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Literary Fiction, Noir, Pulp Fiction, Short Stories

Excerpt from

Jimmy's Confession
Sean Craven

The Stalker had been in the employee parking lot at the recycling center for twenty minutes. This time of year it was cold and dark so he had the lot to himself. He’d been watching Jimmy Bertozzi for two weeks now and Jimmy always left work fifteen, twenty minutes earlier than the crowd. The Stalker figured that this was the best time and place to make the grab. Bertozzi lived in an apartment building and there was no way to do the job there: thin walls and lots of neighbors with phones. He and Jimmy were going to need privacy.

Jimmy had parked in his usual spot, off by the dumpster away from the other cars. Like the other cars knew what he’d done. The Stalker had walked in so Jimmy’s car was the only way for him to get out without being seen. He had to breathe consciously– he was so excited he would start hyperventilating if he wasn’t paying attention.

That wasn’t the only sign of his excitement. The Stalker wore a condom so there wouldn’t be any chance of soiling his uniform. He looked at the gloves, thick black leather with bands of nine-volt batteries wrapped around the wrists, and knuckles studded with spiked copper electrodes. They’d better work right. This was the Stalker’s first mission and he wanted everything to be perfect.

The wind off the bay didn’t bother him. The black-dyed military surplus he’d used for his uniform was warm and the sharp clean air kept the stink of the dump from making him sick. Just breathe and listen and then there were footsteps and the chink of keys pulled from a pocket and Jimmy came around the end of the car.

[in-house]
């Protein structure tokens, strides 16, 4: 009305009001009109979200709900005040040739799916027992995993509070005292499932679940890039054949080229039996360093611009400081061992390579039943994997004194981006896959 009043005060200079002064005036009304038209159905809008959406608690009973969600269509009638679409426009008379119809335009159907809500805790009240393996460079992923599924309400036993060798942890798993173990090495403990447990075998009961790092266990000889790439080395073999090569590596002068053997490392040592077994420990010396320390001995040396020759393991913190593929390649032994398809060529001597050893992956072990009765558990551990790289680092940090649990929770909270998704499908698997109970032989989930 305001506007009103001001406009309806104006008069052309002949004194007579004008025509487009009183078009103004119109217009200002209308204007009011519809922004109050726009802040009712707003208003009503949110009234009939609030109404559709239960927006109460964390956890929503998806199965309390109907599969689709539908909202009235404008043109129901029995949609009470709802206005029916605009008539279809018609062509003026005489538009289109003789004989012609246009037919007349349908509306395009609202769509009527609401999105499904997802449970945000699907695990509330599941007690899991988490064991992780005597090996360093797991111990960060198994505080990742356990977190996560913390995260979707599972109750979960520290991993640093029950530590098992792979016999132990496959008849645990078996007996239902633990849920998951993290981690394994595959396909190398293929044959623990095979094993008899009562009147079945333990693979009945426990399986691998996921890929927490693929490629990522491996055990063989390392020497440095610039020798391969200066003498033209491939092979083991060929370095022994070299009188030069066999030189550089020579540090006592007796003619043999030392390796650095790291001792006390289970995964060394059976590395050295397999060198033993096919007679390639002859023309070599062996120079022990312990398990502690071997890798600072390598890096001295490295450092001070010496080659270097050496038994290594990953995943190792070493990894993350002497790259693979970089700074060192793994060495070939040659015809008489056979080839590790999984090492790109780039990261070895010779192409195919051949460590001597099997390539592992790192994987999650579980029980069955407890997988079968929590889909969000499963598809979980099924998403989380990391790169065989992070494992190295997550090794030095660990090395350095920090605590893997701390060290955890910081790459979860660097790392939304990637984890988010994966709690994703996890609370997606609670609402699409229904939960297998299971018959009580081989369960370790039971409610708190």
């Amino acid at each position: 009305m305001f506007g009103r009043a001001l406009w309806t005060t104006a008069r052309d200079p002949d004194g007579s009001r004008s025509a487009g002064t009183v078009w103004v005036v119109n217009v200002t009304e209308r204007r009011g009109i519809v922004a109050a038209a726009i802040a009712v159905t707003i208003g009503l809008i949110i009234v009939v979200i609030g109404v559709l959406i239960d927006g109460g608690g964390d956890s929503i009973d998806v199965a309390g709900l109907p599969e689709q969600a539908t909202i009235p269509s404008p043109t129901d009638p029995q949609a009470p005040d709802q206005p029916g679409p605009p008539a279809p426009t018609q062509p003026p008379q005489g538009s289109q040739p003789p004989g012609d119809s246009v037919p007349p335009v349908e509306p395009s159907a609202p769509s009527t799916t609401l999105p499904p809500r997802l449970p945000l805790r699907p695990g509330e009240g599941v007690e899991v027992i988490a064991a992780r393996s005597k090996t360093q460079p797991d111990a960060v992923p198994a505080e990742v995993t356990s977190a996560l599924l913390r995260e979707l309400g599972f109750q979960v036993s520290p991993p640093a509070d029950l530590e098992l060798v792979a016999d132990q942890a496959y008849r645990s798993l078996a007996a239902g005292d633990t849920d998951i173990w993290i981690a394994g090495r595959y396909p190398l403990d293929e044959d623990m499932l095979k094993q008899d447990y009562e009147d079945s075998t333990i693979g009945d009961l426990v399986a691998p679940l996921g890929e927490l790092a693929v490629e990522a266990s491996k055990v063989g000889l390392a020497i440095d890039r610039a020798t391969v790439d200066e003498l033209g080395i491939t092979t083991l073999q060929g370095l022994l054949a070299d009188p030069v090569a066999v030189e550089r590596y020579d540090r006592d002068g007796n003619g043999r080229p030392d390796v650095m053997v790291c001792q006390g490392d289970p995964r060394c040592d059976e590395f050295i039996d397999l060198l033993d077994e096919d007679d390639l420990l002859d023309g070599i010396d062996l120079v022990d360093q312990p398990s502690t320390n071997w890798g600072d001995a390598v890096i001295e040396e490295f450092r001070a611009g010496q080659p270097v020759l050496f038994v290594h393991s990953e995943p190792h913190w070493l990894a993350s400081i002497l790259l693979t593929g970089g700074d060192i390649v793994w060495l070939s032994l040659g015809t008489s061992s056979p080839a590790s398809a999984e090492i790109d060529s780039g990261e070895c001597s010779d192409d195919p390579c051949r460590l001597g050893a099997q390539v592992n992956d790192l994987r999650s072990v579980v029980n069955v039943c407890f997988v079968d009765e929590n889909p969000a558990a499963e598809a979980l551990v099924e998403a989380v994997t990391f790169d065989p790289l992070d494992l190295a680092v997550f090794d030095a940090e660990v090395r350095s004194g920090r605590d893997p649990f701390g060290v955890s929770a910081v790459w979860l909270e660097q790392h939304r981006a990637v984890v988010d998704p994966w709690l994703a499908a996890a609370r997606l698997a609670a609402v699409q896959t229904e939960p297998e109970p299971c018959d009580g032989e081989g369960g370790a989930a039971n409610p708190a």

“Hey.” Jimmy stepped back eyes wide and hands raised.

The Stalker rose and stepped forward. Jimmy turned to run. The Stalker jumped, punched Jimmy in the back, drove the electrodes through clothes and into flesh and Jimmy hit the ground flat as a dropped ironing board. The Stalker was disappointed. He’d hoped for more of a seizure.

At least Jimmy was still breathing, heart still beating – there was a lot more juice in the gloves than in any over-the-counter stun gun and the Stalker had been afraid they might kill Jimmy.

When the Stalker read the court transcripts he’d pictured someone powerful, a real predator, and here was Jimmy, soft and round with his bald crown and molester mustache. He’d watched Jimmy move through his pathetic life eating spaghetti and margarine, sorting through the recycling as he worked on the conveyer belt, jacking off in his shitty apartment. The Stalker had almost felt sorry for him.

Then the Stalker would think about what he’d read in the court transcripts. In the records from St. Jerome’s, the rest home. Jimmy’s life was hell, but it couldn’t be hell enough.

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Literary Fiction, Noir, Pulp Fiction, Short Stories